with TV exceedances

Percentage of stations
with TV exceedances

Maximum number of
days on which the TV
was exceeded

Austria

105

38

36.2

50

Belgium

39

0

0.0

15

Bulgaria

17

1

5.9

63

Croatia

2

2

100.0

26

Cyprus

1

1

100.0

65

Czech Republic

51

3

5.9

42

Denmark

6

0

0.0

4

Estonia

2

0

0.0

0

Finland

18

0

0.0

4

France

298

23

7.7

65

Germany

250

18

7.2

41

Greece

0

-

-

-

Hungary

17

4

23.5

64

Ireland

10

0

0.0

1

Italy

0

-

-

-

Latvia

3

0

0.0

0

Lithuania

13

0

0.0

8

Luxembourg

5

1

20.0

32

Malta

0

-

-

-

Netherlands

33

0

0.0

9

Poland

62

1

1.6

26

Portugal

37

1

2.7

28

Romania

17

0

0.0

6

Slovakia

15

3

20.0

41

Slovenia

11

5

45.5

73

Spain

357

68

19.0

65

Sweden

9

0

0.0

5

United Kingdom

74

0

0.0

7

EU area

1452

169

11.6

 

Norway

7

0

0.0

1

Serbia

3

3

100.0

39

Switzerland

29

7

24.1

56

Whole area

1491

179

12.0

 

Note: Bold numbers refer to countries with exceedances of the 2012 TV
Source: EEA - Airbase and Air quality e-reporting database

Exceedance of the target value (TV) for the protection of human health

  • During summer 2014, more than 25 LTO exceedances occurred at stations in 7 EU Member States (Austria, Cyprus, France, Germany, Hungary, Luxembourg, and Spain).
  • More than 25 LTO exceedances occurred at 6% of all reporting stations. This corresponded to approximately 1.1% of the area assessed, affecting approximately 1.0% of the total population.
  • The 2012 TV (averaged for 2012-2014) could be calculated for all Member States (except Greece, Italy and Malta) and 3 other countries (Norway, Serbia and Switzerland). Only stations for which the number of LTO exceedances was available for all three summers of 2012–2014 were considered. This calculation is made only for information purposes.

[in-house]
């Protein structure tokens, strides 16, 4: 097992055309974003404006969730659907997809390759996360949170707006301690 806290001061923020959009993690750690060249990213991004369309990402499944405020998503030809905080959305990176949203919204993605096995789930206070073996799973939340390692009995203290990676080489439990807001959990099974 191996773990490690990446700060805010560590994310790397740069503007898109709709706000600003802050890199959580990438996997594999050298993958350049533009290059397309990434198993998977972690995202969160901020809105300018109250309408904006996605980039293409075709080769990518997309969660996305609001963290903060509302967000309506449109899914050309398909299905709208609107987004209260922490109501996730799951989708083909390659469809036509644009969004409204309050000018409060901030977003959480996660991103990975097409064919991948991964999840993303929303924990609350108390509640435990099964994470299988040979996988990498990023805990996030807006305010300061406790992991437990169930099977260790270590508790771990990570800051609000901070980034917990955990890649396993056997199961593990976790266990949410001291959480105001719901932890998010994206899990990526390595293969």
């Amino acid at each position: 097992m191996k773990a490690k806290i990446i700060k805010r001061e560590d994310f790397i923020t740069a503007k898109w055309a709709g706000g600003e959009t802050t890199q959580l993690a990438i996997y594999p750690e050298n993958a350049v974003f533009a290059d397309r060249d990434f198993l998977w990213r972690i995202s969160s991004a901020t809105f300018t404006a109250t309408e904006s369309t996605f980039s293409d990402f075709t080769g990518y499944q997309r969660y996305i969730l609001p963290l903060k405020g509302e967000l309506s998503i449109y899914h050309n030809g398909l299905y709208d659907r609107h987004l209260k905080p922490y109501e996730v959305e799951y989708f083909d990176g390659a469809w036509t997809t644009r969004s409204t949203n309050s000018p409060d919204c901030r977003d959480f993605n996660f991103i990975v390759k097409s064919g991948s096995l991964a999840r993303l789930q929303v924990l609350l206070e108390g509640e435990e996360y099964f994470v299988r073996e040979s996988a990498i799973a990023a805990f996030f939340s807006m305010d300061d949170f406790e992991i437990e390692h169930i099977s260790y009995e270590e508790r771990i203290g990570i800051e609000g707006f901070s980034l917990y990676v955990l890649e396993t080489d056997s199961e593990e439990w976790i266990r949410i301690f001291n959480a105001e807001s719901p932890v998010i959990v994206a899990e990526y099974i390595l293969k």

• From a total of 2 280 stations reporting data from at least one year in 2012, 2013 and 2014, only 1 491 (65%) could be used for the 2012 TV calculation. Of these, 179 stations (12%) had exceedances of the TV.
  • The 2012 TV was exceeded in 14 reporting EU Member States (Austria, Bulgaria, Croatia, Cyprus, the Czech Republic, France, Germany, Hungary, Luxembourg, Poland, Portugal, Slovakia, Slovenia and Spain) and in two of the other reporting countries with enough data in the three years period (Serbia and Switzerland).

Map 3: Number of days on which the 2012 target value for the protection of human health was exceeded (summers of 2012, 2013 and 2014).


Note: Only stations with known metadata relating to the ozone type of station in Airbase are depicted.
Source: EEA

Main ozone episodes

An 'ozone episode' is defined as 'a period of usually a few days up to two to three weeks with high ozone concentrations, characterised by daily exceedances of the thresholds set to protect human health. Ozone episodes occur under specific meteorological conditions characterised by large stagnant areas of high pressure. Since the formation of ozone requires sunlight, ozone episodes mainly occur during summer.

Summer 2014 was characterised by very few exceedances with only several days with increased concentrations. One of these episodes occurred between 7 and 14 June, during which approximately 36% of the total number of exceedances of the information threshold, 75% of exceedances of the alert threshold, and 20% of LTO exceedances experienced during the summer took place.

About this assessment 

Ozone (O3) is a 'secondary' pollutant formed from gases such as nitrogen oxides (NOX) and volatile organic compounds (VOCs) in the presence of solar light. Ozone levels typically become particularly high in regions where considerable emissions of these gases combine with stagnant meteorological conditions, high levels of solar radiation and high temperatures during the summer. Summer refers to the period from April to September.